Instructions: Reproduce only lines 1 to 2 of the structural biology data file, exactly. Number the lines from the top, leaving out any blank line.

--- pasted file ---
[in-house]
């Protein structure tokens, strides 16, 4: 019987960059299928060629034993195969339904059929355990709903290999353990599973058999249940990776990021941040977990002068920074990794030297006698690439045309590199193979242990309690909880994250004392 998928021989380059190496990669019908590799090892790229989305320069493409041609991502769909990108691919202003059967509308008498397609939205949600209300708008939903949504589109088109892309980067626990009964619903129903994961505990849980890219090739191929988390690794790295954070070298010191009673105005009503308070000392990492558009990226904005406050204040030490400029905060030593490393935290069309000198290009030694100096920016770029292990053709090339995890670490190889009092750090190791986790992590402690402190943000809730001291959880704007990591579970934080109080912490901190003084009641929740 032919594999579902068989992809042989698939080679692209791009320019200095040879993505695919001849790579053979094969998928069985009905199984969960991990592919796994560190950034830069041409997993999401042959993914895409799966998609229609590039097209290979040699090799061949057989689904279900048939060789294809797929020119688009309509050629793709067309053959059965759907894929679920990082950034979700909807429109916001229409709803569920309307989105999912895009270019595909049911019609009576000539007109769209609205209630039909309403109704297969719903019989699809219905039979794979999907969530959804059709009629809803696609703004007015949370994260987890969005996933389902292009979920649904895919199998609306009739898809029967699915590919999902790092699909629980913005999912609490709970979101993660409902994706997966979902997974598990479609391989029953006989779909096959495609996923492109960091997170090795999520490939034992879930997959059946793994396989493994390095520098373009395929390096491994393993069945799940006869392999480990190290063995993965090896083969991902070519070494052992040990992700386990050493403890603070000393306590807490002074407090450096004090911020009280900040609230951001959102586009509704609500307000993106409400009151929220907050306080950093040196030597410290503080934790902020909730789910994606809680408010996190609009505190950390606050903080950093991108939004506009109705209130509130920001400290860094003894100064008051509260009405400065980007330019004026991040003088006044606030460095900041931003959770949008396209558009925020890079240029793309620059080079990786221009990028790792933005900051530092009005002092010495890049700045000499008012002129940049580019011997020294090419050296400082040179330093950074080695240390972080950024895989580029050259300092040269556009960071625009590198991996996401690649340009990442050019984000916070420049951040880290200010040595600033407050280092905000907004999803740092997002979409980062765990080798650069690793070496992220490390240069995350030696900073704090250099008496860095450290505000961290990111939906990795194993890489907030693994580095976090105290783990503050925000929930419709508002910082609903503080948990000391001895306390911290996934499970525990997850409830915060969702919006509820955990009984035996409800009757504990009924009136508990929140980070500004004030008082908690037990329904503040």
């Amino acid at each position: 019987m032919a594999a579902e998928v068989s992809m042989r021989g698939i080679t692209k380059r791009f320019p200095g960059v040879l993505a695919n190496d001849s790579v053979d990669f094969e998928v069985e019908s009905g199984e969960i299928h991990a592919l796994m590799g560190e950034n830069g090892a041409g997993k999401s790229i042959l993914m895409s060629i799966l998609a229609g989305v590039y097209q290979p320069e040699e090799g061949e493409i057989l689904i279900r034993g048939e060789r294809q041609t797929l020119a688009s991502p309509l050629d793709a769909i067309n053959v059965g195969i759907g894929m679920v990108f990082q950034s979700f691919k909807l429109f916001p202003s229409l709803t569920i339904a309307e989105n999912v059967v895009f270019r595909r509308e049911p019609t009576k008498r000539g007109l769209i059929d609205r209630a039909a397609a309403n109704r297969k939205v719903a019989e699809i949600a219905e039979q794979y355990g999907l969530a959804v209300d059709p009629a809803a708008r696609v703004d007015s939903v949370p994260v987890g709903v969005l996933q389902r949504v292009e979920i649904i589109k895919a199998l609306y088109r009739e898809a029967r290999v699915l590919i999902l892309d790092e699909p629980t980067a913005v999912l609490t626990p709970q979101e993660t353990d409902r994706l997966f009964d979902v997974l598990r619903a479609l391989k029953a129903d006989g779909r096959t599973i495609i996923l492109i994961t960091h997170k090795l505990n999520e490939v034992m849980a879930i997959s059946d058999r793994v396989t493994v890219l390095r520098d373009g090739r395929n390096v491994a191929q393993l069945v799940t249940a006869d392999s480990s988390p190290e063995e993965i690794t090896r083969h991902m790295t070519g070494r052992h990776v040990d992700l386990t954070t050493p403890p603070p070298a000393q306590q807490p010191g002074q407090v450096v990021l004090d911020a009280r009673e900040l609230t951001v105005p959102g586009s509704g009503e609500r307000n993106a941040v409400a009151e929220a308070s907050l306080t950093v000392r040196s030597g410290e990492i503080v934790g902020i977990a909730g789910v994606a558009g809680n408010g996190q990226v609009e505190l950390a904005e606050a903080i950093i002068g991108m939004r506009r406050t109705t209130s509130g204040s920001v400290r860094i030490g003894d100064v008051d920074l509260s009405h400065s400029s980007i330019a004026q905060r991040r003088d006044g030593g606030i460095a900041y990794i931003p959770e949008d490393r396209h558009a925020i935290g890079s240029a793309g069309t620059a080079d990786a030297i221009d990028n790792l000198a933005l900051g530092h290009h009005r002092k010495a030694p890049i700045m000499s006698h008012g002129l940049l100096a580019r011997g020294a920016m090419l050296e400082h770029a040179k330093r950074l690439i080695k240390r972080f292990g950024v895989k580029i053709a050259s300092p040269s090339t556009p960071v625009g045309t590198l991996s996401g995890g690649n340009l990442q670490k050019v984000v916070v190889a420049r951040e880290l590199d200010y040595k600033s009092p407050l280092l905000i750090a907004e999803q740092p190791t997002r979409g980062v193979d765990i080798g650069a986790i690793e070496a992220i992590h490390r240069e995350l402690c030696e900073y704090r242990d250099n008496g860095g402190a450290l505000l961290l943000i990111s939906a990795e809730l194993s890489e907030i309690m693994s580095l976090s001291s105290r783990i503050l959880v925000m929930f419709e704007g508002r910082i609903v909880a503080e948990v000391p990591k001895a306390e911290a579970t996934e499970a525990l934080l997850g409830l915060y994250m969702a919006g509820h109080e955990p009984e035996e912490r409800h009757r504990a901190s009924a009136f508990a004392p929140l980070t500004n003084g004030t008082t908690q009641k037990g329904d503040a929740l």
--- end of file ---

[in-house]
């Protein structure tokens, strides 16, 4: 019987960059299928060629034993195969339904059929355990709903290999353990599973058999249940990776990021941040977990002068920074990794030297006698690439045309590199193979242990309690909880994250004392 998928021989380059190496990669019908590799090892790229989305320069493409041609991502769909990108691919202003059967509308008498397609939205949600209300708008939903949504589109088109892309980067626990009964619903129903994961505990849980890219090739191929988390690794790295954070070298010191009673105005009503308070000392990492558009990226904005406050204040030490400029905060030593490393935290069309000198290009030694100096920016770029292990053709090339995890670490190889009092750090190791986790992590402690402190943000809730001291959880704007990591579970934080109080912490901190003084009641929740 032919594999579902068989992809042989698939080679692209791009320019200095040879993505695919001849790579053979094969998928069985009905199984969960991990592919796994560190950034830069041409997993999401042959993914895409799966998609229609590039097209290979040699090799061949057989689904279900048939060789294809797929020119688009309509050629793709067309053959059965759907894929679920990082950034979700909807429109916001229409709803569920309307989105999912895009270019595909049911019609009576000539007109769209609205209630039909309403109704297969719903019989699809219905039979794979999907969530959804059709009629809803696609703004007015949370994260987890969005996933389902292009979920649904895919199998609306009739898809029967699915590919999902790092699909629980913005999912609490709970979101993660409902994706997966979902997974598990479609391989029953006989779909096959495609996923492109960091997170090795999520490939034992879930997959059946793994396989493994390095520098373009395929390096491994393993069945799940006869392999480990190290063995993965090896083969991902070519070494052992040990992700386990050493403890603070000393306590807490002074407090450096004090911020009280900040609230951001959102586009509704609500307000993106409400009151929220907050306080950093040196030597410290503080934790902020909730789910994606809680408010996190609009505190950390606050903080950093991108939004506009109705209130509130920001400290860094003894100064008051509260009405400065980007330019004026991040003088006044606030460095900041931003959770949008396209558009925020890079240029793309620059080079990786221009990028790792933005900051530092009005002092010495890049700045000499008012002129940049580019011997020294090419050296400082040179330093950074080695240390972080950024895989580029050259300092040269556009960071625009590198991996996401690649340009990442050019984000916070420049951040880290200010040595600033407050280092905000907004999803740092997002979409980062765990080798650069690793070496992220490390240069995350030696900073704090250099008496860095450290505000961290990111939906990795194993890489907030693994580095976090105290783990503050925000929930419709508002910082609903503080948990000391001895306390911290996934499970525990997850409830915060969702919006509820955990009984035996409800009757504990009924009136508990929140980070500004004030008082908690037990329904503040």